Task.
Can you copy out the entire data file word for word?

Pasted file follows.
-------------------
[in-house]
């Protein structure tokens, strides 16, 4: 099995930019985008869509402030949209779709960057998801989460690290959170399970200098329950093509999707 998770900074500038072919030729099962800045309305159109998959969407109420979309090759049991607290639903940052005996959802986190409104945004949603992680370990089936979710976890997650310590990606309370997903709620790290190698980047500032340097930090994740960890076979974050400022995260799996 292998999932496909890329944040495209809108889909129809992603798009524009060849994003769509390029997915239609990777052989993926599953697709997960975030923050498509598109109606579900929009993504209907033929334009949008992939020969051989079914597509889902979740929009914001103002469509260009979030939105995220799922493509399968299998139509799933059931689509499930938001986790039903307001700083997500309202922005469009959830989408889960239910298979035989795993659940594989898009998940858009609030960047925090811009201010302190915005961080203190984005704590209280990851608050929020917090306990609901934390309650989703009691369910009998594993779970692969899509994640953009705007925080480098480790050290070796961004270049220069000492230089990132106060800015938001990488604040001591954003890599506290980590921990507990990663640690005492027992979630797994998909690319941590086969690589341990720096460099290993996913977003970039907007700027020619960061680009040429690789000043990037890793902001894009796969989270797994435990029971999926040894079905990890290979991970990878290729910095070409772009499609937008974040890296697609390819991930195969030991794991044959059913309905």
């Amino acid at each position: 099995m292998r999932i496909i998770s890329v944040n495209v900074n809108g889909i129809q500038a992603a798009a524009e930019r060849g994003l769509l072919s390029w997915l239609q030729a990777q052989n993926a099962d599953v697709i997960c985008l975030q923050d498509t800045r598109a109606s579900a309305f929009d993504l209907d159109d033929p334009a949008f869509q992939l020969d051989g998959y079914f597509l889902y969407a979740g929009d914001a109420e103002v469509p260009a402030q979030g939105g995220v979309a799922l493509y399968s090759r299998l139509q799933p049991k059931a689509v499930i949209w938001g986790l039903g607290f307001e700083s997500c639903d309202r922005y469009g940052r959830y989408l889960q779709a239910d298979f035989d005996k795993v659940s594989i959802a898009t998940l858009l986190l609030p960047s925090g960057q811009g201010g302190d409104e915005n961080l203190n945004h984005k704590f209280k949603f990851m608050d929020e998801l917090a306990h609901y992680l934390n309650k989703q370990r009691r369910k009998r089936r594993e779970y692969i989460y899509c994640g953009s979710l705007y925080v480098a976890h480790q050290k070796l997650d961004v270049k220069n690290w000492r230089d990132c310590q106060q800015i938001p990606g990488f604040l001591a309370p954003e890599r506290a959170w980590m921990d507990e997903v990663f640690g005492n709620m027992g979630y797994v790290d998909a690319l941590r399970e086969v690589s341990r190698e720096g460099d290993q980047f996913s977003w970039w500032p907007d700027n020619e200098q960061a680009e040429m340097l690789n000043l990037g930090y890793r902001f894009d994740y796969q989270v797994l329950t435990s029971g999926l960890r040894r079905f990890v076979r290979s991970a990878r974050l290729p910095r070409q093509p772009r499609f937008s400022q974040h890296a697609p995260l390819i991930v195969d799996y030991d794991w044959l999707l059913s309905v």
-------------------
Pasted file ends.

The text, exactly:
[in-house]
């Protein structure tokens, strides 16, 4: 099995930019985008869509402030949209779709960057998801989460690290959170399970200098329950093509999707 998770900074500038072919030729099962800045309305159109998959969407109420979309090759049991607290639903940052005996959802986190409104945004949603992680370990089936979710976890997650310590990606309370997903709620790290190698980047500032340097930090994740960890076979974050400022995260799996 292998999932496909890329944040495209809108889909129809992603798009524009060849994003769509390029997915239609990777052989993926599953697709997960975030923050498509598109109606579900929009993504209907033929334009949008992939020969051989079914597509889902979740929009914001103002469509260009979030939105995220799922493509399968299998139509799933059931689509499930938001986790039903307001700083997500309202922005469009959830989408889960239910298979035989795993659940594989898009998940858009609030960047925090811009201010302190915005961080203190984005704590209280990851608050929020917090306990609901934390309650989703009691369910009998594993779970692969899509994640953009705007925080480098480790050290070796961004270049220069000492230089990132106060800015938001990488604040001591954003890599506290980590921990507990990663640690005492027992979630797994998909690319941590086969690589341990720096460099290993996913977003970039907007700027020619960061680009040429690789000043990037890793902001894009796969989270797994435990029971999926040894079905990890290979991970990878290729910095070409772009499609937008974040890296697609390819991930195969030991794991044959059913309905």
């Amino acid at each position: 099995m292998r999932i496909i998770s890329v944040n495209v900074n809108g889909i129809q500038a992603a798009a524009e930019r060849g994003l769509l072919s390029w997915l239609q030729a990777q052989n993926a099962d599953v697709i997960c985008l975030q923050d498509t800045r598109a109606s579900a309305f929009d993504l209907d159109d033929p334009a949008f869509q992939l020969d051989g998959y079914f597509l889902y969407a979740g929009d914001a109420e103002v469509p260009a402030q979030g939105g995220v979309a799922l493509y399968s090759r299998l139509q799933p049991k059931a689509v499930i949209w938001g986790l039903g607290f307001e700083s997500c639903d309202r922005y469009g940052r959830y989408l889960q779709a239910d298979f035989d005996k795993v659940s594989i959802a898009t998940l858009l986190l609030p960047s925090g960057q811009g201010g302190d409104e915005n961080l203190n945004h984005k704590f209280k949603f990851m608050d929020e998801l917090a306990h609901y992680l934390n309650k989703q370990r009691r369910k009998r089936r594993e779970y692969i989460y899509c994640g953009s979710l705007y925080v480098a976890h480790q050290k070796l997650d961004v270049k220069n690290w000492r230089d990132c310590q106060q800015i938001p990606g990488f604040l001591a309370p954003e890599r506290a959170w980590m921990d507990e997903v990663f640690g005492n709620m027992g979630y797994v790290d998909a690319l941590r399970e086969v690589s341990r190698e720096g460099d290993q980047f996913s977003w970039w500032p907007d700027n020619e200098q960061a680009e040429m340097l690789n000043l990037g930090y890793r902001f894009d994740y796969q989270v797994l329950t435990s029971g999926l960890r040894r079905f990890v076979r290979s991970a990878r974050l290729p910095r070409q093509p772009r499609f937008s400022q974040h890296a697609p995260l390819i991930v195969d799996y030991d794991w044959l999707l059913s309905v």